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Adopt a Native Elder Program - Reaching Out to Traditional Navajo Elders in Need


Elders on the Navajo Reservation

Traditional elders on the Navajo Reservation - Gathering at Big Mountain Food Run

Courtesy: Adopt a Native Elder Program

Adopt a Native Elder Program:

Address PO Box 4301, Park City, UT, 84060
Phone 435.649.0535

What is the Adopt a Native Elder Program All About?:

Quite simply, the Adopt a Native Elder Program (ANE), builds bridges between the Navajo people and other cultures through meaningful personal contact. The program targets traditional, isolated Navajo elders who are in need. Program supporters can "Adopt an Elder" by providing at least four food boxes per year. Volunteers handle two annual food runs, work at the Park City, Utah warehouse as well as special events such as the annual rug show and sale.


Over 20 years ago a Park City artist, Linda Myers, was very moved by the stories of Navajo elders as told by Grace Smith Yellowhammer who had first-hand knowledge of their needs. Elders, often living in traditional ways - living in dirt floor hogans, herding sheep and weaving marvelously beautiful rugs, had basic medical needs, went without food during harsh winters and, moreover, needed contact with their own people and others who would come to care deeply about them. In the beginning, Grace and Linda collaborated by helping just a few elders. Over the years the program has grown and now 500 elders benefit.

About the Elders:

Many of the Elders live in hogans and in very remote locations on reservations in Arizona and Utah.

Many Elders have made their living by raising their own sheep and cattle. The sheep provide wool and food. They weave the wool from their sheep and goats into rugs that they can sell for cash to meet their needs.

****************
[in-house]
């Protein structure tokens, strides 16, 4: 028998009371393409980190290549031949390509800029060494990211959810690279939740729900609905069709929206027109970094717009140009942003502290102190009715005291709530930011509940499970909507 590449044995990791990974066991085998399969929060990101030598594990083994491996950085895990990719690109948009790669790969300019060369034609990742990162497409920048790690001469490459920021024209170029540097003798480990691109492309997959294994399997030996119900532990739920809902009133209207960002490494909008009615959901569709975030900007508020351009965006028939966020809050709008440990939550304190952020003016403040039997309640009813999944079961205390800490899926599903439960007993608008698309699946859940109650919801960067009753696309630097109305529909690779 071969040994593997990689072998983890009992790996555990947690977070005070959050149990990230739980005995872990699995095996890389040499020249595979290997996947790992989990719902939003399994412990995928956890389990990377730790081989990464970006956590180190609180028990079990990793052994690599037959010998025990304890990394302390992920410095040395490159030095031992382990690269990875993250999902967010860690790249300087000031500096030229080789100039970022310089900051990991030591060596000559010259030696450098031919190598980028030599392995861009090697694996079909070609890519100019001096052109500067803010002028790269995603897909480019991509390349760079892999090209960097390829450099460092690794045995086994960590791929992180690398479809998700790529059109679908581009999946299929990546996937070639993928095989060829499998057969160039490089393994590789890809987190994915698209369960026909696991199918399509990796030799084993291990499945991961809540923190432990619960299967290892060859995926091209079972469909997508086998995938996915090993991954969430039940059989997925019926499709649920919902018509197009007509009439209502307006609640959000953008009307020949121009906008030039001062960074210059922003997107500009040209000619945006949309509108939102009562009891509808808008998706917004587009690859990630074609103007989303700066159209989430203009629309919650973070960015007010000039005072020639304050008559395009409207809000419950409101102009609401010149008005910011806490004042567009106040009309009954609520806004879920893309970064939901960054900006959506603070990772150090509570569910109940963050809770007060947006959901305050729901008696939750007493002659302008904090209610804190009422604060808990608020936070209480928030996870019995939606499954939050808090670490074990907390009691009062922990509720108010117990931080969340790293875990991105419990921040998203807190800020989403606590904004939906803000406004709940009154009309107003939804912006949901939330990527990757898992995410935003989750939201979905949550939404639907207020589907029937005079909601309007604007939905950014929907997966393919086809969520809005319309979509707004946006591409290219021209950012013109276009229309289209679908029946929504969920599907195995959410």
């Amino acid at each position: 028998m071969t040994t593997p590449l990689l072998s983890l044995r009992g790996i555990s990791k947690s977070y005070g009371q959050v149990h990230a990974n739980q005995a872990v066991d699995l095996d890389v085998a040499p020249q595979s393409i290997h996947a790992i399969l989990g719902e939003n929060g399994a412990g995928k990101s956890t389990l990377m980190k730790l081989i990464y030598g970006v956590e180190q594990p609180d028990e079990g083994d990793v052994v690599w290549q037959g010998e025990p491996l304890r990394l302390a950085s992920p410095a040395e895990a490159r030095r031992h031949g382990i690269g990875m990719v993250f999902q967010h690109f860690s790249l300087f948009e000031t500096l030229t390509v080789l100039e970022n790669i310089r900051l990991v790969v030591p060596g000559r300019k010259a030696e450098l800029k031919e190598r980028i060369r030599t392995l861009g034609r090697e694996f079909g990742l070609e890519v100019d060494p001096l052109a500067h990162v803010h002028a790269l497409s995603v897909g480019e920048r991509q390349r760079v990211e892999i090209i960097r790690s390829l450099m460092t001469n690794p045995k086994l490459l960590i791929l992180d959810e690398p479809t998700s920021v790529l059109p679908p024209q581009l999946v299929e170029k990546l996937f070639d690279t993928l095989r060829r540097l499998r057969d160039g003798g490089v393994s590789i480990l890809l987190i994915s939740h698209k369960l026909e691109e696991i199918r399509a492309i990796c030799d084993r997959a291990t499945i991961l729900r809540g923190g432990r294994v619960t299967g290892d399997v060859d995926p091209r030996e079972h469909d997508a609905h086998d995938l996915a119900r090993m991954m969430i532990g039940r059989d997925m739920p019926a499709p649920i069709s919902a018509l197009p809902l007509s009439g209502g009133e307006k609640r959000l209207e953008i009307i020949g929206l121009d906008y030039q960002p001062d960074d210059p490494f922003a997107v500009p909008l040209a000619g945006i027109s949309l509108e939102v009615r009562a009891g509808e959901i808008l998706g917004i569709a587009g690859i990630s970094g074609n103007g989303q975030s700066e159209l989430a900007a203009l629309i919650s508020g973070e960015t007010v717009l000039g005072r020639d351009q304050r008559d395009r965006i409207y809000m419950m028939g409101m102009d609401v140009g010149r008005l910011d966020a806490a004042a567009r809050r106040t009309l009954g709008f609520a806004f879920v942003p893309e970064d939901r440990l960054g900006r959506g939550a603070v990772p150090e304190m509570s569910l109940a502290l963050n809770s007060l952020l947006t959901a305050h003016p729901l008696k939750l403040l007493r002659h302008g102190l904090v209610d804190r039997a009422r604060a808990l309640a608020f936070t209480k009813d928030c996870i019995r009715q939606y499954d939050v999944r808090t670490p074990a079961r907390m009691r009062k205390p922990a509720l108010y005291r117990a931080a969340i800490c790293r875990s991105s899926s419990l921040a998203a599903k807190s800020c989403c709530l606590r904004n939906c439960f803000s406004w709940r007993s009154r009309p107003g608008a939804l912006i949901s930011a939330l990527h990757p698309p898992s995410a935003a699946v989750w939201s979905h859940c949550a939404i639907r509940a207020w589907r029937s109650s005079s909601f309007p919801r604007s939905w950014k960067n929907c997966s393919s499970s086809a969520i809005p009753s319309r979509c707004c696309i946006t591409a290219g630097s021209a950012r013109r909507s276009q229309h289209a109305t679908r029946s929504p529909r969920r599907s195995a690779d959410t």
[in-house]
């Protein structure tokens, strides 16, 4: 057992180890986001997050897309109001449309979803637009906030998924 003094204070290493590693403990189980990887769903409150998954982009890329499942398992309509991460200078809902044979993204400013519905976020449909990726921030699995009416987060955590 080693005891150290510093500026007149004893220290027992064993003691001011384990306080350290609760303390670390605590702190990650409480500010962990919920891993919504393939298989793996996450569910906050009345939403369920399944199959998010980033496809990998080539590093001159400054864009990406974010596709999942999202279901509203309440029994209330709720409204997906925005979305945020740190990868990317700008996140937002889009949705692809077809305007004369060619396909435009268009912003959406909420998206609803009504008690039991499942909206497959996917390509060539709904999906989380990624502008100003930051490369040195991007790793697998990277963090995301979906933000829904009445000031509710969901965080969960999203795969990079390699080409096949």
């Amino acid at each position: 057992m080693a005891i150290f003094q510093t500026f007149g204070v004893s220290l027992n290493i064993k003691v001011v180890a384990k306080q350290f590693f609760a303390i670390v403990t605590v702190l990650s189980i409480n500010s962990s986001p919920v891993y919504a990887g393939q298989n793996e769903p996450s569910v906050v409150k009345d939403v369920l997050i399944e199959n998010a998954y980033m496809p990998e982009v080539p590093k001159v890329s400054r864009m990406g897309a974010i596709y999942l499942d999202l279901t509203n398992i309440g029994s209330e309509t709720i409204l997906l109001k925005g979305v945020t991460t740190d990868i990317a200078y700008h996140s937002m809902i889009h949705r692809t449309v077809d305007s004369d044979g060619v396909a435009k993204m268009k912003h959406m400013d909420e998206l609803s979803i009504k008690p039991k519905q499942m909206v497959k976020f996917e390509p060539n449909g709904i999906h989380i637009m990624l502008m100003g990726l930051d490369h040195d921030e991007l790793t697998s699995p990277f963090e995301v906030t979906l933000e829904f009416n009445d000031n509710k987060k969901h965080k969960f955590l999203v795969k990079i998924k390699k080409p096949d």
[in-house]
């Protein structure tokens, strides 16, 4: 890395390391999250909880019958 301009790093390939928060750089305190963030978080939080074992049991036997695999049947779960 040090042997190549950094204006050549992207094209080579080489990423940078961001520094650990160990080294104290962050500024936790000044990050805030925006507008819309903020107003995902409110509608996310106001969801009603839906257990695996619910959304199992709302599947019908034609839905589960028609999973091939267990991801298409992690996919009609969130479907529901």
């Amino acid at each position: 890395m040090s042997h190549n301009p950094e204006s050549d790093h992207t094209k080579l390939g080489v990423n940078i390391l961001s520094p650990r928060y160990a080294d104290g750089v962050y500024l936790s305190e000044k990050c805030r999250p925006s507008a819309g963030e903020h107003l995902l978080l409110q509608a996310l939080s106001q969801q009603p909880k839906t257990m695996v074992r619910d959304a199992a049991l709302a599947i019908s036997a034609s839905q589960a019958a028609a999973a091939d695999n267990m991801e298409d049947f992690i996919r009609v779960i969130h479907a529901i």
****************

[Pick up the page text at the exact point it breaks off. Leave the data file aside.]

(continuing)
And, as I found out, many of the elders assisted by the program are 80 - 106 years old!

How Do Volunteers Help the Elders?:

Volunteers participate in a number of activities that help the elders in culturally sensitive ways
  • Adoption Program which matches one to two program supporters with a Navjo Elder
  • Twice yearly food runs which involve driving boxes of food, gifts and clothing to remote areas of the Navajo Reservation
  • Program support such as working at the Salt Lake City warehouse or helping with the annual Rug Auction and much, much more. See Adopt an Elder Website

How is the Adopt An Elder Program Different:

ANE is neither a government program nor a faith-based program and is almost entirely run and supported by volunteers.

The program is assisted by traditional Dine' (Navajo) people who serve as coordinators in various parts of the reservation to help determine the needs of the Elders in their own culture and lifestyle.

Volunteers who participate are enriched by their experiences with the program and with the Navajo people as much as the elders benefit from the program. ANE is truly a cross-cultural meeting of the hands.

The Best Way to Start:

When people ask me how to begin involvement with the ANE program, I always say, "send in $25 for the newsletter." Once you read the newsletter and become familiar with the philosophy and good works of ANE, you will know better how to become further involved. You may want to adopt an elder, or send in a regular donation. Or, like me, you may want to see for yourself how the program works and participate in a food run.